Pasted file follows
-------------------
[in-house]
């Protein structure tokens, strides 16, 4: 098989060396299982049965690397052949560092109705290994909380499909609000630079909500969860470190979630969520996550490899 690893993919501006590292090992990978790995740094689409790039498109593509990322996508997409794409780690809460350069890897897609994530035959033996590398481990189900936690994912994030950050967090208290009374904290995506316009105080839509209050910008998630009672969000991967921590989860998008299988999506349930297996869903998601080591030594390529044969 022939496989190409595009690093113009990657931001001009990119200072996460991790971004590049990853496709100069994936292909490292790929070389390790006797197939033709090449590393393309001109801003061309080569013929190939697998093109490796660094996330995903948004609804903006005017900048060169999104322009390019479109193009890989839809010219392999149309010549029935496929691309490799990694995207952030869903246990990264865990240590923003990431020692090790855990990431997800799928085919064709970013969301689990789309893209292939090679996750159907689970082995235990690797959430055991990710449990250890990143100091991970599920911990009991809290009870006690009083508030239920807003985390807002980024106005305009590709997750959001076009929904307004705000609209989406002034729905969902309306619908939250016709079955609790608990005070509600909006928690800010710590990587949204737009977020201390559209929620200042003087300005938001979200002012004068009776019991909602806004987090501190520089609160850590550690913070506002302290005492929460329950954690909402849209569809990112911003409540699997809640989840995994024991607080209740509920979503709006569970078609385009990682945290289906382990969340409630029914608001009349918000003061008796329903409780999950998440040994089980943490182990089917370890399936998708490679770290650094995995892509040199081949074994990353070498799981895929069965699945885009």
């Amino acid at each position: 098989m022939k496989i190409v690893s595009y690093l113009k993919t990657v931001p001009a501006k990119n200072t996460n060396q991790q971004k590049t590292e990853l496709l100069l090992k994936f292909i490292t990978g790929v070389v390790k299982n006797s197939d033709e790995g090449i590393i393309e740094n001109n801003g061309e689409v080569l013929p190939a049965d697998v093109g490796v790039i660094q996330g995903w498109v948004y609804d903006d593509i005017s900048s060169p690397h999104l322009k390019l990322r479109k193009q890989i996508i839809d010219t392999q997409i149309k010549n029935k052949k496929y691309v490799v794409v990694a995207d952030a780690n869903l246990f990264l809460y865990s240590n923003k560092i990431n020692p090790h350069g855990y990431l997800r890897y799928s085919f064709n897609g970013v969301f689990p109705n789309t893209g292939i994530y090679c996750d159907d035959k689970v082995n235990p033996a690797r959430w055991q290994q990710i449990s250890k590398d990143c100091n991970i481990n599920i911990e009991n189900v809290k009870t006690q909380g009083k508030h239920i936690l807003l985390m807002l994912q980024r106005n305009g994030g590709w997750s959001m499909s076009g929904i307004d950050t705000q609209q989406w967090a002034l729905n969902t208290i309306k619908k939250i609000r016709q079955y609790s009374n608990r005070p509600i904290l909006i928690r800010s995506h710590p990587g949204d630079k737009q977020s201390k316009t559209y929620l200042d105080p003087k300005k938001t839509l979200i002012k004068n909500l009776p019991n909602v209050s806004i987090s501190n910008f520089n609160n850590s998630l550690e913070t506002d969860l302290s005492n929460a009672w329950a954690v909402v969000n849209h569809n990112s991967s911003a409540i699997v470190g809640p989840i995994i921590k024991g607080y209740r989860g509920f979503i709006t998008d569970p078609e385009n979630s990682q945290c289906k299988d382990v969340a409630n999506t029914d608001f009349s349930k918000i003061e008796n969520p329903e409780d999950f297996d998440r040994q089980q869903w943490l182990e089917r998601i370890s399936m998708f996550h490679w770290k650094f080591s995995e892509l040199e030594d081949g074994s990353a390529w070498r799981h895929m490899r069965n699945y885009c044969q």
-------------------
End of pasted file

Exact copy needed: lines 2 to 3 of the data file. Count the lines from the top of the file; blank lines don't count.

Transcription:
């Protein structure tokens, strides 16, 4: 098989060396299982049965690397052949560092109705290994909380499909609000630079909500969860470190979630969520996550490899 690893993919501006590292090992990978790995740094689409790039498109593509990322996508997409794409780690809460350069890897897609994530035959033996590398481990189900936690994912994030950050967090208290009374904290995506316009105080839509209050910008998630009672969000991967921590989860998008299988999506349930297996869903998601080591030594390529044969 022939496989190409595009690093113009990657931001001009990119200072996460991790971004590049990853496709100069994936292909490292790929070389390790006797197939033709090449590393393309001109801003061309080569013929190939697998093109490796660094996330995903948004609804903006005017900048060169999104322009390019479109193009890989839809010219392999149309010549029935496929691309490799990694995207952030869903246990990264865990240590923003990431020692090790855990990431997800799928085919064709970013969301689990789309893209292939090679996750159907689970082995235990690797959430055991990710449990250890990143100091991970599920911990009991809290009870006690009083508030239920807003985390807002980024106005305009590709997750959001076009929904307004705000609209989406002034729905969902309306619908939250016709079955609790608990005070509600909006928690800010710590990587949204737009977020201390559209929620200042003087300005938001979200002012004068009776019991909602806004987090501190520089609160850590550690913070506002302290005492929460329950954690909402849209569809990112911003409540699997809640989840995994024991607080209740509920979503709006569970078609385009990682945290289906382990969340409630029914608001009349918000003061008796329903409780999950998440040994089980943490182990089917370890399936998708490679770290650094995995892509040199081949074994990353070498799981895929069965699945885009």
């Amino acid at each position: 098989m022939k496989i190409v690893s595009y690093l113009k993919t990657v931001p001009a501006k990119n200072t996460n060396q991790q971004k590049t590292e990853l496709l100069l090992k994936f292909i490292t990978g790929v070389v390790k299982n006797s197939d033709e790995g090449i590393i393309e740094n001109n801003g061309e689409v080569l013929p190939a049965d697998v093109g490796v790039i660094q996330g995903w498109v948004y609804d903006d593509i005017s900048s060169p690397h999104l322009k390019l990322r479109k193009q890989i996508i839809d010219t392999q997409i149309k010549n029935k052949k496929y691309v490799v794409v990694a995207d952030a780690n869903l246990f990264l809460y865990s240590n923003k560092i990431n020692p090790h350069g855990y990431l997800r890897y799928s085919f064709n897609g970013v969301f689990p109705n789309t893209g292939i994530y090679c996750d159907d035959k689970v082995n235990p033996a690797r959430w055991q290994q990710i449990s250890k590398d990143c100091n991970i481990n599920i911990e009991n189900v809290k009870t006690q909380g009083k508030h239920i936690l807003l985390m807002l994912q980024r106005n305009g994030g590709w997750s959001m499909s076009g929904i307004d950050t705000q609209q989406w967090a002034l729905n969902t208290i309306k619908k939250i609000r016709q079955y609790s009374n608990r005070p509600i904290l909006i928690r800010s995506h710590p990587g949204d630079k737009q977020s201390k316009t559209y929620l200042d105080p003087k300005k938001t839509l979200i002012k004068n909500l009776p019991n909602v209050s806004i987090s501190n910008f520089n609160n850590s998630l550690e913070t506002d969860l302290s005492n929460a009672w329950a954690v909402v969000n849209h569809n990112s991967s911003a409540i699997v470190g809640p989840i995994i921590k024991g607080y209740r989860g509920f979503i709006t998008d569970p078609e385009n979630s990682q945290c289906k299988d382990v969340a409630n999506t029914d608001f009349s349930k918000i003061e008796n969520p329903e409780d999950f297996d998440r040994q089980q869903w943490l182990e089917r998601i370890s399936m998708f996550h490679w770290k650094f080591s995995e892509l040199e030594d081949g074994s990353a390529w070498r799981h895929m490899r069965n699945y885009c044969q």